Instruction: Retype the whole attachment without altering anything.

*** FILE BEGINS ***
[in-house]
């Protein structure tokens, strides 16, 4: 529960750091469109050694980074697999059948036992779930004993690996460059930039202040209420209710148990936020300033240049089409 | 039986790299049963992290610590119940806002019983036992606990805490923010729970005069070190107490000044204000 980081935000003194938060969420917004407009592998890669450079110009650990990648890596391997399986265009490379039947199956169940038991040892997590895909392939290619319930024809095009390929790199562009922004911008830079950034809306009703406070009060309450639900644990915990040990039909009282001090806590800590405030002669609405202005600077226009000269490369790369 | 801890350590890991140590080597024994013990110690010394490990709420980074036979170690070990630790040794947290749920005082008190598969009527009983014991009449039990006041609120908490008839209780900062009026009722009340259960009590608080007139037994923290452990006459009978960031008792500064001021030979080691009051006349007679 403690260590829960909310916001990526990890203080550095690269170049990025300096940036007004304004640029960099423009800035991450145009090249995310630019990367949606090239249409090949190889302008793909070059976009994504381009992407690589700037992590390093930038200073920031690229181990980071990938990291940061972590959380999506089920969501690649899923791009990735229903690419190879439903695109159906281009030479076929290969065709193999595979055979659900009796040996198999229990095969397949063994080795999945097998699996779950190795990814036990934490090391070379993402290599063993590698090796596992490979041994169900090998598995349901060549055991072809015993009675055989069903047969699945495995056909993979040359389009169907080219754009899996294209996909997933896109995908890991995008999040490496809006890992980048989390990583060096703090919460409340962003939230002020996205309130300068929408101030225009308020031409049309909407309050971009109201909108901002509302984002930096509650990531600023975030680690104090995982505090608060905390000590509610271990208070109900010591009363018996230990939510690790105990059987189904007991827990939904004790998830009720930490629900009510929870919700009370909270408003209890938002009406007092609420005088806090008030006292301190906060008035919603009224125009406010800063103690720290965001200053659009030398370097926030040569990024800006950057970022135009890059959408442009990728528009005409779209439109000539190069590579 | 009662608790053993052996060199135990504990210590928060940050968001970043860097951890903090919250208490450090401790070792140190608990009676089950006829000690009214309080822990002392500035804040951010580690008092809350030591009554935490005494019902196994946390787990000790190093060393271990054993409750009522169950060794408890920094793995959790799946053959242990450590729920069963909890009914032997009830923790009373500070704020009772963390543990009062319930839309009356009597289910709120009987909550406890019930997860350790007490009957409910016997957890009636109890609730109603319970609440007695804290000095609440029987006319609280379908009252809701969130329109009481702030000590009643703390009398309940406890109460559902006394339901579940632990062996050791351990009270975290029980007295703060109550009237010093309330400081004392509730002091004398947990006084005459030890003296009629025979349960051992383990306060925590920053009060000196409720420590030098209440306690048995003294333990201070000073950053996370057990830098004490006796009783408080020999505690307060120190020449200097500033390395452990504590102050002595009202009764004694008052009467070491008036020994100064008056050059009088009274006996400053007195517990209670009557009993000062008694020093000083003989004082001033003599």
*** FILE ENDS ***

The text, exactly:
[in-house]
């Protein structure tokens, strides 16, 4: 529960750091469109050694980074697999059948036992779930004993690996460059930039202040209420209710148990936020300033240049089409 | 039986790299049963992290610590119940806002019983036992606990805490923010729970005069070190107490000044204000 980081935000003194938060969420917004407009592998890669450079110009650990990648890596391997399986265009490379039947199956169940038991040892997590895909392939290619319930024809095009390929790199562009922004911008830079950034809306009703406070009060309450639900644990915990040990039909009282001090806590800590405030002669609405202005600077226009000269490369790369 | 801890350590890991140590080597024994013990110690010394490990709420980074036979170690070990630790040794947290749920005082008190598969009527009983014991009449039990006041609120908490008839209780900062009026009722009340259960009590608080007139037994923290452990006459009978960031008792500064001021030979080691009051006349007679 403690260590829960909310916001990526990890203080550095690269170049990025300096940036007004304004640029960099423009800035991450145009090249995310630019990367949606090239249409090949190889302008793909070059976009994504381009992407690589700037992590390093930038200073920031690229181990980071990938990291940061972590959380999506089920969501690649899923791009990735229903690419190879439903695109159906281009030479076929290969065709193999595979055979659900009796040996198999229990095969397949063994080795999945097998699996779950190795990814036990934490090391070379993402290599063993590698090796596992490979041994169900090998598995349901060549055991072809015993009675055989069903047969699945495995056909993979040359389009169907080219754009899996294209996909997933896109995908890991995008999040490496809006890992980048989390990583060096703090919460409340962003939230002020996205309130300068929408101030225009308020031409049309909407309050971009109201909108901002509302984002930096509650990531600023975030680690104090995982505090608060905390000590509610271990208070109900010591009363018996230990939510690790105990059987189904007991827990939904004790998830009720930490629900009510929870919700009370909270408003209890938002009406007092609420005088806090008030006292301190906060008035919603009224125009406010800063103690720290965001200053659009030398370097926030040569990024800006950057970022135009890059959408442009990728528009005409779209439109000539190069590579 | 009662608790053993052996060199135990504990210590928060940050968001970043860097951890903090919250208490450090401790070792140190608990009676089950006829000690009214309080822990002392500035804040951010580690008092809350030591009554935490005494019902196994946390787990000790190093060393271990054993409750009522169950060794408890920094793995959790799946053959242990450590729920069963909890009914032997009830923790009373500070704020009772963390543990009062319930839309009356009597289910709120009987909550406890019930997860350790007490009957409910016997957890009636109890609730109603319970609440007695804290000095609440029987006319609280379908009252809701969130329109009481702030000590009643703390009398309940406890109460559902006394339901579940632990062996050791351990009270975290029980007295703060109550009237010093309330400081004392509730002091004398947990006084005459030890003296009629025979349960051992383990306060925590920053009060000196409720420590030098209440306690048995003294333990201070000073950053996370057990830098004490006796009783408080020999505690307060120190020449200097500033390395452990504590102050002595009202009764004694008052009467070491008036020994100064008056050059009088009274006996400053007195517990209670009557009993000062008694020093000083003989004082001033003599």